This article explains some of the motivations and advantages of incorporating "making" in the classroom. This is the second of a six part series (in progress at the time of this writing). Teachers who are doing or want to get started with DIYing will find this background on the approach written by experienced teachers to be enlightening.
Servo motors are commonly controlled by microcontrollers and this post introduces them with a nice practical example. The inclusion of photos and code is nice, but what I like most is that the example uses buttons to control the motor, allowing students to interact with their project.
This lesson plan doesn't actually require any hardware or directly involve a microcontroller. Instead it focuses on the thought process of breaking down one problem into smaller steps. It revolves around sensors and data collection, which are both integral parts of learning to use a microcontroller.
Everyone has to start somewhere, and this lesson is the starting point for most people who are new to microcontrollers. Learning to make an LED blink on and off is a simple first program that comes with the simple gratification of watching your code do something in the real world. There are many variations of this tutorial, but this is my go-to.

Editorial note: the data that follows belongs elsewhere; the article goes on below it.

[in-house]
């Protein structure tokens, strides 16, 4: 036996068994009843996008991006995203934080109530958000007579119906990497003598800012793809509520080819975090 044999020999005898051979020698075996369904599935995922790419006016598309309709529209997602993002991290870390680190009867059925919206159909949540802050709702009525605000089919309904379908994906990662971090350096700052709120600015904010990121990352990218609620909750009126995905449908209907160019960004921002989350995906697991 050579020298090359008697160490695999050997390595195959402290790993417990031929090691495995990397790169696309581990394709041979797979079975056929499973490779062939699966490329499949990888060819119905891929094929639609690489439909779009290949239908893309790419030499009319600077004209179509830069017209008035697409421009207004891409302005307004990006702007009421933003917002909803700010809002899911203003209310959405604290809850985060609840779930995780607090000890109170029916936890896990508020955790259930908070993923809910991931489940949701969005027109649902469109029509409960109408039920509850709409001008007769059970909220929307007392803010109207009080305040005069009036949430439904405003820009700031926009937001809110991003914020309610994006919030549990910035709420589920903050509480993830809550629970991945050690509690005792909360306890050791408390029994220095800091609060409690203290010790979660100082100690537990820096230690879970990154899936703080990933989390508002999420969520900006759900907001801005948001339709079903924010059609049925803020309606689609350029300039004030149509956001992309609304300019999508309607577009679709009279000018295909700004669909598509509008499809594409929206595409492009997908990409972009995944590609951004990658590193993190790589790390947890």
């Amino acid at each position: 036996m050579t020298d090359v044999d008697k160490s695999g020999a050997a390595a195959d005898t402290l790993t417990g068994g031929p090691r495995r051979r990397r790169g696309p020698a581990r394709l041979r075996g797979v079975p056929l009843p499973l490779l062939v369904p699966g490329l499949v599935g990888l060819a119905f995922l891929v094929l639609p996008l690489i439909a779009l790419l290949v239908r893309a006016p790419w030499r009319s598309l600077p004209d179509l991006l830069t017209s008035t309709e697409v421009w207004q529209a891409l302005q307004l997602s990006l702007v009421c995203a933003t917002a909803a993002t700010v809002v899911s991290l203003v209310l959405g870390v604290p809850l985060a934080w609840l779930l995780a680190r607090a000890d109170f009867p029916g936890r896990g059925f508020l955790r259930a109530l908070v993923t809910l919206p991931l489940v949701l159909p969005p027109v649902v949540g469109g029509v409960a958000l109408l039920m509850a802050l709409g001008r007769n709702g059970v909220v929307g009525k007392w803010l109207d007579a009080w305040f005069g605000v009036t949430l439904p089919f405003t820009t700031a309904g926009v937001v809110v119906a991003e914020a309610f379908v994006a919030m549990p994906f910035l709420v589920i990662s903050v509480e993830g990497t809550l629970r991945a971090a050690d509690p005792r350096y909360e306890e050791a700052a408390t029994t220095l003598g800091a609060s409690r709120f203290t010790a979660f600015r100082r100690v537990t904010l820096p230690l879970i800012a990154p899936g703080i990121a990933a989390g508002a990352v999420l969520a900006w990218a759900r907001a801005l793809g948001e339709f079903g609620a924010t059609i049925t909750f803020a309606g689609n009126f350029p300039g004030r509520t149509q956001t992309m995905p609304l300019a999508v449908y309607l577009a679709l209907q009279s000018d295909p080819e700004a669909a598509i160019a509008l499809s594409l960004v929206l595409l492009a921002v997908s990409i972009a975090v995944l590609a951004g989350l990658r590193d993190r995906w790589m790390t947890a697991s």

This tutorial covers the basics of analog to digital conversion as it applies to microcontrollers like the Arduino. The tutorial is concise and has useful examples without becoming overly involved. It is perfect for high school students who are new to electronics design. In addition Sparkfun is a good website to purchase the electronic components needed for many projects. I highly recommend their kits as a starting point for exploring any new project or technology.
This is one of the most helpful examples I have ever come across. In this video they demonstrate the basic principles of Mosfet operation but more importantly provide an example where they pull numbers off the datasheet and plug them in to simple, albeit useful design equations. With this video you can bypass (or relearn) that Mosfet chapter in your Electronics 101 textbook.